Besides the impact on company bottom lines, the boycott has imbued a greater sense of vulnerability for Moroccan economic operators, and underscored the risks associated with public relations and the perception of economic performance standards of private firms in the current world permeated by social media. “The boycott has created an environment of uncertainty; people do not really understand its causes,” Chalabi told OBG. “The immediate result of this is that investors are wondering whether their companies will be targeted next. The broader, longer-term outcome is that most operators are now paying a lot of attention to their pricing policy and their profits. I believe it has pushed companies to postpone some projects and to be discreet about future growth plans, which has an undesirable effect on the economy,” he added.

Although the origins of the boycott movement are difficult to pinpoint, the event has shed considerable light on the vulnerabilities of some of the country’s largest economic groups, especially those that have a presence on the exchange.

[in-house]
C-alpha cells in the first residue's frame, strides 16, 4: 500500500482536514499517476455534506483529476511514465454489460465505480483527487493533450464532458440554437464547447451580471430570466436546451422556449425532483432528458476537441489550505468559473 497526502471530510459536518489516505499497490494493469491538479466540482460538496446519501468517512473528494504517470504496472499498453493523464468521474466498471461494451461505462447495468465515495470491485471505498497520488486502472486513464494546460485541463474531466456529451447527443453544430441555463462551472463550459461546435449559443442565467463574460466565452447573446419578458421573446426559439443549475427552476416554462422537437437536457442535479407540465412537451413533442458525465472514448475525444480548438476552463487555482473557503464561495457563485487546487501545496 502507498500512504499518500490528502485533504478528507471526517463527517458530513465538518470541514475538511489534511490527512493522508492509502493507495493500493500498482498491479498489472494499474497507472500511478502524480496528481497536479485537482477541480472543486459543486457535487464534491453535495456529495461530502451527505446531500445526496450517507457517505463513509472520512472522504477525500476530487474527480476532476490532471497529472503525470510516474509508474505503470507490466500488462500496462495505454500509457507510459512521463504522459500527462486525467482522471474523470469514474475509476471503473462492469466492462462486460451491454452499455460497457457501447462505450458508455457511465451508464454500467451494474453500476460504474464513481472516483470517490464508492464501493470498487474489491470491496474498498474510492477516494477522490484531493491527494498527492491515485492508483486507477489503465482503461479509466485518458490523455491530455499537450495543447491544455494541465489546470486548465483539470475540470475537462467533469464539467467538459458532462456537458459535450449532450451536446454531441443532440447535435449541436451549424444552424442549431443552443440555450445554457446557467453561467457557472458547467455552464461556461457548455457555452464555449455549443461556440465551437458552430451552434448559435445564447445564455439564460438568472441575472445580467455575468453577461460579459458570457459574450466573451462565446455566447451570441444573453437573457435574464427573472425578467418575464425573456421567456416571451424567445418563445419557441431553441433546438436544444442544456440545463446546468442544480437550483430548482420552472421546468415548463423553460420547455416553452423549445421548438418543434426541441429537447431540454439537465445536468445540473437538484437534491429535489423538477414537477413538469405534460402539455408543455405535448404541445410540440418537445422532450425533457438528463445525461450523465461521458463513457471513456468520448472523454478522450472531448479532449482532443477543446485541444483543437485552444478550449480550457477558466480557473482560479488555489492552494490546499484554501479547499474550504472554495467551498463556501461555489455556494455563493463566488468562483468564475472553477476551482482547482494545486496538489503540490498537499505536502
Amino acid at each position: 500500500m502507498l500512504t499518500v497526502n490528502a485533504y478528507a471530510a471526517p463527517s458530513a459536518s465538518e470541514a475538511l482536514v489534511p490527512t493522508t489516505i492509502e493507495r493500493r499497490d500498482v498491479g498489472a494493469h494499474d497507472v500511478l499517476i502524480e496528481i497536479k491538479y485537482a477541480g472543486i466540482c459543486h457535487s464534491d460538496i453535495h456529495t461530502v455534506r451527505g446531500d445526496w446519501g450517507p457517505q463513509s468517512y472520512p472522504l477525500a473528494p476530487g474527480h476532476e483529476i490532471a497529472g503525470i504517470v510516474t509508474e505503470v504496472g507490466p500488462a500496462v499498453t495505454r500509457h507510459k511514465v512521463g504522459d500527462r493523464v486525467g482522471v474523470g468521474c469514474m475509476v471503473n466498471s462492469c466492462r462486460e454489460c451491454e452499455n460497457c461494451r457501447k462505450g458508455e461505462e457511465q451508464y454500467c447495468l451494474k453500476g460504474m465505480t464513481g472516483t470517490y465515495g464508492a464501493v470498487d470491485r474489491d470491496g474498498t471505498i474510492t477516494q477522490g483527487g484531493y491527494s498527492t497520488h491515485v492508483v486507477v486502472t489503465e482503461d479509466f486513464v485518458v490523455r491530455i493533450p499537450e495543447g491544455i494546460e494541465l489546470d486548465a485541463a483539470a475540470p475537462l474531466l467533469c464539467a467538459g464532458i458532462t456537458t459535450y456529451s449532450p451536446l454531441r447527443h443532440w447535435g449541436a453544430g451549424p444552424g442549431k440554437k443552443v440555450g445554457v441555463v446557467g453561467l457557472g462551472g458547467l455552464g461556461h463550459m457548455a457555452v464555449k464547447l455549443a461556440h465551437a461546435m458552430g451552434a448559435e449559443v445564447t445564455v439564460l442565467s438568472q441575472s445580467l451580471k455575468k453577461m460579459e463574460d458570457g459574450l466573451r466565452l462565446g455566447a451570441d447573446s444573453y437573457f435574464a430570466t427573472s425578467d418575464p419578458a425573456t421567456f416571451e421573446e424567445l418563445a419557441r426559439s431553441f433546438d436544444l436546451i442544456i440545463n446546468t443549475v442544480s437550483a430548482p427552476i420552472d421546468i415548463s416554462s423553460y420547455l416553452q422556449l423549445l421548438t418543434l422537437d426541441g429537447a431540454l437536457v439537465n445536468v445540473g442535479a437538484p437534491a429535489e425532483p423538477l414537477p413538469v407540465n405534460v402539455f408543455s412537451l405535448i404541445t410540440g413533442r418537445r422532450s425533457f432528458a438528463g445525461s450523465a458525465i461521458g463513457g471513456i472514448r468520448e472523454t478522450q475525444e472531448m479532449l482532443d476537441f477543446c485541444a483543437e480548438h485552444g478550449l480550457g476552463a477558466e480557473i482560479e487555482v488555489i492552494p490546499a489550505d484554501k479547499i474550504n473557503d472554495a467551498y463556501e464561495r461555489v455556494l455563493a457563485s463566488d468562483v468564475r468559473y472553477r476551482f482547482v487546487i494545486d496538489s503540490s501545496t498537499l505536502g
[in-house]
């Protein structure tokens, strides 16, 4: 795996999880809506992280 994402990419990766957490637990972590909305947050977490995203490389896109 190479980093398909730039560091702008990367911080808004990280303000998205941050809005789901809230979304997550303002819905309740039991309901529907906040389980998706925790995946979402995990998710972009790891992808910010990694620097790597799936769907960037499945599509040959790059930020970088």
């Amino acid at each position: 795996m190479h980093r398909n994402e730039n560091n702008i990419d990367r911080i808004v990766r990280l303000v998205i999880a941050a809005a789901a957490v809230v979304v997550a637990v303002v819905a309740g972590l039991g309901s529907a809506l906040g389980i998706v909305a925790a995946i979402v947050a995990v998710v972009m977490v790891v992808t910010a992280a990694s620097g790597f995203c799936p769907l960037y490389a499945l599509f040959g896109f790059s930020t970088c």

Despite the challenging environment, modifications are being made to the CSE and the regulatory framework surrounding capital markets activity. The exchange was previously owned by Morocco’s licensed stock brokerages, which were required by law to assume a shareholding position; however, demutualisation in 2016 opened the bourse’s shareholding structure to other institutions. As of end-December 2017, 39% of the CSE was owned by eight of the country’s largest banking institutions, including Attijariwafa Bank, BCP and BMCE Bank. State-backed investment fund Caisse de Dépôt et de Gestion held 25% of the exchange, while independent stock brokerages owned 20%, insurance companies held 11% and the Casablanca Finance City Authority – a government-backed initiative to transform the CSE into a financial and investment platform between Europe and Africa – had a 5% share.

A further upgrade to the CSE occurred in mid-2016, when it launched a new electronic trading system with the help of MillenniumIT, a Sri Lankan trading technology firm owned by the London Stock Exchange (LSE) Group. One significant advantage of the new platform is that it allows the CSE to list new products on its capital markets, something sector authorities have been working to introduce through a broader regulatory overhaul.

Sector Reform